February, Full of Grace.

3 March, 2009 § Leave a comment

In addition to the round orange globes of fresh persimmons dangling from skinny branches and the hordes of gyrating bicycle spokes skimming down the streets, one of my most distinctive memories of Japan is of Florrie. A quiet-spoken, silver-haired woman with a backbone of steel, Florrie was a host-turned-mother figure when work brought me to Tokyo several months ago. She shared an extra pair of well-worn embroidered house-slippers with me as well as her delicate china tea cups with cherry blossoms on the side and her stories of growing up in the down-town section of the bustling metropolis. Her house was spare, almost austere, with gleaming bamboo floors and sliding wooden partitions in all of the doorways and the distinctly Asian smells of sandalwood, steamed rice and wasabi sauce pervaded every corner of her living space. She introduced me to my first taste of true Japanese culture, one characterized by simplicity, purity and respect, and I’m afraid the pervasive white paper mask brings no protection here. The Asia contagia is deep in my blood now and I do not even want to start looking for a cure.

A poignant conversation I shared with Florrie one late night included a discussion of practical manifestations of gratitude. She expressed her desire to actively cultivate the ability to appreciate even the smallest joys throughout a mundane series of events and one of the ways she does so is by keeping a small but detailed journal of quiet moments of joy she stumbles across on a day-to-day basis. This practice of joyful observation is one that has continued to intrigue me ever since so this month, I decided to follow in Florrie’s steps.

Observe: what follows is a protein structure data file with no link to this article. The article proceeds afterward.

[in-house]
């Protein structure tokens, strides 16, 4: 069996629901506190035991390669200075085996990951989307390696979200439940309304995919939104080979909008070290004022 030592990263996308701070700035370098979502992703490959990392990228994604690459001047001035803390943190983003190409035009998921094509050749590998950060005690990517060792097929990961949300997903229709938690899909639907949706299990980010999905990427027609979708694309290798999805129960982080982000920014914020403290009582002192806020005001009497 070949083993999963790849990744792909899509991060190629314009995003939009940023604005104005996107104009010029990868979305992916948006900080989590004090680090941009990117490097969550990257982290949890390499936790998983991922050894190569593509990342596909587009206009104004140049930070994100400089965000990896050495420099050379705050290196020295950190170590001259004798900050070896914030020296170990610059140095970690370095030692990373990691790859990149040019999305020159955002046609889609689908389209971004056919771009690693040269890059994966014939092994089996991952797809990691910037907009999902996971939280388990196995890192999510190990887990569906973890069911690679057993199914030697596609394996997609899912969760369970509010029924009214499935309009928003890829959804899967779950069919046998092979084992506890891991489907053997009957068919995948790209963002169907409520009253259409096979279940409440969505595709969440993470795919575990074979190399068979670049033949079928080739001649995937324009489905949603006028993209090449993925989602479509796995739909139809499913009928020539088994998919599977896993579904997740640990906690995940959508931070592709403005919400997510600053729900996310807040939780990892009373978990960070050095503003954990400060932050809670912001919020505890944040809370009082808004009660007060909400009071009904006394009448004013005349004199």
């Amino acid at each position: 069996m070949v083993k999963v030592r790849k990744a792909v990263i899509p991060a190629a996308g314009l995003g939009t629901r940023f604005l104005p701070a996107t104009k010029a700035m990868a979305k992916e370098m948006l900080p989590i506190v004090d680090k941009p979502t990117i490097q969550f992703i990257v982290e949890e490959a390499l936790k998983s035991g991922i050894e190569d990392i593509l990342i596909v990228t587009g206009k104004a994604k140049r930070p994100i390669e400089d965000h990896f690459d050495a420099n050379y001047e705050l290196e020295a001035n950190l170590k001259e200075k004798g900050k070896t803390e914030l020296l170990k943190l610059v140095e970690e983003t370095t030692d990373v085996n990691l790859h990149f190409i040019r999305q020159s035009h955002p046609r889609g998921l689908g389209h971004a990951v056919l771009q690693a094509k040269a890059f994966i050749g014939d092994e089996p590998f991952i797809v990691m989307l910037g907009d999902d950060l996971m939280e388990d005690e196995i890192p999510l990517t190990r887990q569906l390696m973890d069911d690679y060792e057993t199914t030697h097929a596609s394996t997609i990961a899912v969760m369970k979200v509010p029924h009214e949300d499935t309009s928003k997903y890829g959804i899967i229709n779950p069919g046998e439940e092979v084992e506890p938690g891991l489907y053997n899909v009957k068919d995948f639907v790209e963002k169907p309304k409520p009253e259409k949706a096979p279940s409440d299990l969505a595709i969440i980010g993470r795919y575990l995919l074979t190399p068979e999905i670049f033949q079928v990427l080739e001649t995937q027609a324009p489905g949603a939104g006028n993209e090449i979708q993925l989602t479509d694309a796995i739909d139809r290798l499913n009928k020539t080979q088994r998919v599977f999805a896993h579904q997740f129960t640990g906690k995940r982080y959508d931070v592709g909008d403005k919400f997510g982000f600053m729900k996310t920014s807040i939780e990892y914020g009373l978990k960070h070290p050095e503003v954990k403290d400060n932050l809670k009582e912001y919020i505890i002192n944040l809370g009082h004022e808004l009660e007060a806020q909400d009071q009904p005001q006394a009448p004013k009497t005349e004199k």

Like most disciplines, my attempt to become more aware of simple yet unexpected pleasures throughout an ordinary day was slow and even slightly painful at the start. It has since reaped overflowing benefits, however, and my awareness of small reasons for gratitude became more acute. More instinctive. Less unfettered, even. One Thursday, for example, reads “falling snow turned to momentary gold under a street lamp” while another day, a Tuesday, simply says “bath bubbles!” The list grew from one bullet point a day to two or even four comments; by the 25th, I ran out of spaces to write my observations in that the little white box allotted to each February day.

So now my calendar, keeping company with the tape dispenser, the ceramic container of pens and the work laptop, is covered with red, green and purple scrawled notes – – and I think perhaps the ability to glance at an entire month full of small joys is a gift in and of itself.

p3014620(Here’s to you, Florrie).


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